Staging a palate coup

Food: Culinary grand dame Julia Child gives an Old Bay-covered thumb's up to crabs cooked the Maryland way.

July 19, 1999|By Suzanne Loudermilk | Suzanne Loudermilk,SUN FOOD EDITOR

For three days, Baltimore's best chefs served up their most elegant dishes, hoping to please the formidable palate of visiting culinary legend Julia Child. They offered chilled soups, expensive truffles and racks of lamb, and Child was gracious in her compliments.

Yesterday, though, the last of her four-day visit here, they rolled out the heavy -- and decidedly inelegant -- artillery: Maryland steamed crabs, and clearly won her over.

Child tackled her first spicy crustaceans ever at an outdoor party in Kingsville, adapting quickly to the messy fun. In her 86 years, Child, who can debone and fillet with the best of them, had never cracked a crab the Maryland way.

With mallet in hand, Old Bay on her fingers and advice from companions, she attacked her 10-legged opponents with gusto, pulling off claws and digging out snowy-white mounds of back fin like a true local.

"I've been waiting for these crabs," she said, relishing the sweet crab-meat reward. "They're absolutely marvelous. I hope to have them again."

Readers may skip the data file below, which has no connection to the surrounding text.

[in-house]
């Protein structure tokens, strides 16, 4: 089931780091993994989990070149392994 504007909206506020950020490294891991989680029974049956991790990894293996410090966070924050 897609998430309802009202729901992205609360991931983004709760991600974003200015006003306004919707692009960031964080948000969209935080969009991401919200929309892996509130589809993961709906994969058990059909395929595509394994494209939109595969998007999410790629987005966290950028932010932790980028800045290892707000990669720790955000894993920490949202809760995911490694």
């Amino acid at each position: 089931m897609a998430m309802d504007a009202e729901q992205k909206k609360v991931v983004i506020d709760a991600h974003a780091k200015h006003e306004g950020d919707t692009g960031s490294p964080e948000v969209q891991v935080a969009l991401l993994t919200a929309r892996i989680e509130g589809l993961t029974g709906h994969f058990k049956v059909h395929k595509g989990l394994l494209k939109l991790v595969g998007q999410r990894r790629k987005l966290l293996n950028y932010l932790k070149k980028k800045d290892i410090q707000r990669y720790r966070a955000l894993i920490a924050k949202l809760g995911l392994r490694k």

The crab feast was the culmination of a visit that brought Child to Baltimore for a national board meeting of the American Institute of Wine and Food. Child and 30 other out-of-town guests were invited to the Baltimore County home of restaurant consultant Diane Feffer Neas for the "quintessential Maryland experience," Neas said.

Paper towels, plastic cups and picnic tables replaced the crisp linens and fine cutlery of previous days. Guests spent the afternoon devouring fried chicken, oyster fritters, corn on the cob, home-grown tomatoes, Eastern Shore cantaloupe and the weighty crabs.

Child began her seemingly non-stop eating fest in Baltimore on Thursday with lunch at Charleston in the East Harbor area, where chef-owner Cindy Wolf wowed her guest with dishes Child described as a "potato pancake with beautiful caviar, a cup of avocado and cucumber soup, and delicious sweetbreads."